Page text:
Calling all university students: Turn off Game of Thrones, log off from Asos.com, take a break from your textbooks and put down your bowl of Mi Goreng – it’s time to get super-savvy.
While retirement may seem like long way off right now, your younger years are the ideal time to get your superannuation in shape. With first jobs abounding, even a position as a casual waiter or shop assistant can contribute to your future.
“Super is all about maximising contributions throughout your working life, so you can live comfortably in retirement,” Alison Lendon, ATO Deputy Commissioner, Superannuation, says.
So what are you waiting for? Follow these five simple steps for getting your super in shape and start picturing yourself enjoying early retirement.
1. Find a fund
Superannuation funds are personal. When the time comes to get one, put some thought into it.
Often when you start a job your employer will suggest a superannuation fund for you to use. But be warned – the easiest option may not be the most suitable, so it pays to do some homework.
“Even though your employer has a default fund, that doesn’t necessarily mean it’s the best for you,” Andrew Proebstl, CEO of legalsuper, warns.
Before making a decision, do your research and ask around. Use Facebook to ask your friends what funds they recommend, or utilise comparison sites like Super Ratings or Selecting Super to pick the right one for you.
When you apply for a fund, ensure you provide your tax file number as it will help you keep track of your super.
“Providing your TFN is one of the best ways to avoid having lost super and reduce the tax you pay on super contributions,” says Ms Lendon.
2. Don’t be shy – ask for help
Superannuation can be a tricky topic to understand – so if nothing is making sense, you’re not alone.
“There’s a lot of jargon that’s pretty intimidating for people who don’t work in the financial industry,” Mr Proebstl admits.
“You want a fund that will demystify all of that and tell you what it means for you.”
Don’t feel weird about calling your fund and asking what may seem like a lot of dumb questions. Any fund that doesn’t want to answer them “isn’t worth being a member of anyway,” Mr Proebstl says.
Useful questions to ask include:
• “What is your performance record?”
• “What are my investment options?”
• “What fees do you charge?”
• “What insurance is included?”
Insurance is particularly important, according to Ms Lendon, as you may already have similar cover under another type of policy, so it’s a good idea to make sure you’re not doubling up on unnecessary fees and charges.
3. Take risks
Because you’re young, you’re better placed to take some big risks. Growth assets like shares and property are more volatile, but often outperform other asset classes in the long term.
If you’re comfortable with the idea, Mr Proebstl suggests that you choose to invest in high-risk, high-growth assets to maximise your long-term performance.
Seek advice from your fund as to what these may be and make sure you understand the risks involved.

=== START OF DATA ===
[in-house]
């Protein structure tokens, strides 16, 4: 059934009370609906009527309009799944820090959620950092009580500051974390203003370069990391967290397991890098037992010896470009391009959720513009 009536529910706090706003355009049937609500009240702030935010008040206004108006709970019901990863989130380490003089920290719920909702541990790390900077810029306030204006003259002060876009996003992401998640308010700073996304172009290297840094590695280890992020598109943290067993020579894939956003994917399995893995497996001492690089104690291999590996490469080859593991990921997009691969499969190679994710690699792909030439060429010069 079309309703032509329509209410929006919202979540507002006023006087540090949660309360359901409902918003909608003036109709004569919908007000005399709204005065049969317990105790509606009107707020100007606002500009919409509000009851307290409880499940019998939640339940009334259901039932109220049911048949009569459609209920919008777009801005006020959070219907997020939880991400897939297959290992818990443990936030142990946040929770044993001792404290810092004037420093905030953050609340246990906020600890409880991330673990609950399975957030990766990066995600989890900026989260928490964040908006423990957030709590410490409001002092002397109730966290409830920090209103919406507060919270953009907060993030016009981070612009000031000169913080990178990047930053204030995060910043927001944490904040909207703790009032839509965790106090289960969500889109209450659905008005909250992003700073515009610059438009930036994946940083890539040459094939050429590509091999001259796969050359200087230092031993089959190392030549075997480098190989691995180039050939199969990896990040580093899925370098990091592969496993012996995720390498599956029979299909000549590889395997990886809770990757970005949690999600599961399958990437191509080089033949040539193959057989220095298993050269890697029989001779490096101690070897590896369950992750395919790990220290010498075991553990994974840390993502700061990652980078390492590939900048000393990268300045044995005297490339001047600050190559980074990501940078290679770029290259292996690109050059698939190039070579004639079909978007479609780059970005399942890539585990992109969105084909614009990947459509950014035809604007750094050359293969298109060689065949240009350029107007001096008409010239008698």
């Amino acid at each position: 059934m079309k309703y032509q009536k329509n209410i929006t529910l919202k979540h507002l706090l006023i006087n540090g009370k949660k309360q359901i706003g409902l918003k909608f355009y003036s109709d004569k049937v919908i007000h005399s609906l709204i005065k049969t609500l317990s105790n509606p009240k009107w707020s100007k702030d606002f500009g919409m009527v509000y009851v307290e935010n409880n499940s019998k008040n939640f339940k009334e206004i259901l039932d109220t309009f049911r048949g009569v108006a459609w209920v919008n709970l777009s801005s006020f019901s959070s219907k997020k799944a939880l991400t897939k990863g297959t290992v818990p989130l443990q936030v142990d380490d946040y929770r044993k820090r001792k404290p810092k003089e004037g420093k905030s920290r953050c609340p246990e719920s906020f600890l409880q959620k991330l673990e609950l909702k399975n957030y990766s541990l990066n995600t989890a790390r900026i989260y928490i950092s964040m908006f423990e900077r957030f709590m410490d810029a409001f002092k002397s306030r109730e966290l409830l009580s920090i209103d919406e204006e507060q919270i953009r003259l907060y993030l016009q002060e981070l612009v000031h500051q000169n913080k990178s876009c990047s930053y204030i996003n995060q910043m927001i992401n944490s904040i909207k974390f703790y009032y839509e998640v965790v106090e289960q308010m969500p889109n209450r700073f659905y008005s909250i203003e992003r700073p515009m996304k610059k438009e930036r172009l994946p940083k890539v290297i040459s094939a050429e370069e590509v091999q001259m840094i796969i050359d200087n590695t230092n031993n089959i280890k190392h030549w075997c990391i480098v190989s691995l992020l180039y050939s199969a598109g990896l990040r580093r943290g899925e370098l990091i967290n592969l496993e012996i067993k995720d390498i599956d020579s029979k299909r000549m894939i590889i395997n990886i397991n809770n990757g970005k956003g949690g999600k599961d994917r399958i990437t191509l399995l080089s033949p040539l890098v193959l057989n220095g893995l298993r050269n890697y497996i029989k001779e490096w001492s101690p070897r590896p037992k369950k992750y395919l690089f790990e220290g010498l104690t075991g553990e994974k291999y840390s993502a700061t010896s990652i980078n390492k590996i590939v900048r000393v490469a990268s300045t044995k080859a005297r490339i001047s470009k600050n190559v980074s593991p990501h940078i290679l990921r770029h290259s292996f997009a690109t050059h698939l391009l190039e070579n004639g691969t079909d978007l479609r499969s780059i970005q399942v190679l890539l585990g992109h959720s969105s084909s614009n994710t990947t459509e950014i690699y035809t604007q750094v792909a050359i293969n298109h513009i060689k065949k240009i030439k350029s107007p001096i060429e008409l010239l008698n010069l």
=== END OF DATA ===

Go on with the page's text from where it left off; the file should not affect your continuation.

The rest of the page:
After all, #YOLO.
4. Be resourceful
You might not know it, but you have a lot of people on your side trying to help you out. Most super funds provide resources as part of your membership, like a free initial consultation with a financial advisor or one-on-one meetings with client service managers. Book an appointment and bombard them with questions.
Apply for an online log-in to your account so you can keep track of its progress, just as you do with your bank accounts. While it’s important to remember that you won’t see many short-term results, it will help you to understand how your investments and contributions are going.
The ATO also offers resources like SuperSeeker or this helpful summary video below to give you a better idea of where your money is going.
In addition, be sure to read your statements to ensure that your employer is putting the correct amount into your fund.
“Check that your employer is paying the correct amount of super on your behalf (9.25% of your gross pay),” says Ms Lendon.
“If you think there is an error in the amount, the ATO has processes in place to help you investigate this.”
5. Get in a long-term relationship
You may not feel ready to settle down when it comes to your personal life, but it’s a great idea in terms of your superannuation.
“Individuals should consider using one super fund and advising a new employer of their chosen fund when they start a new job,” says Ms Lendon.
Even if you’re not the most committed partner, it pays to keep in touch with your superannuation significant other.
“Younger workers are also prone to losing track of super through, for example, multiple changes of address,” a spokesperson from the ATO says.
“They should try to remember to always update their addresses with their super funds when they move house.”
Changing your super fund every time you move somewhere new or get a new job can lead to excessive and unnecessary fees.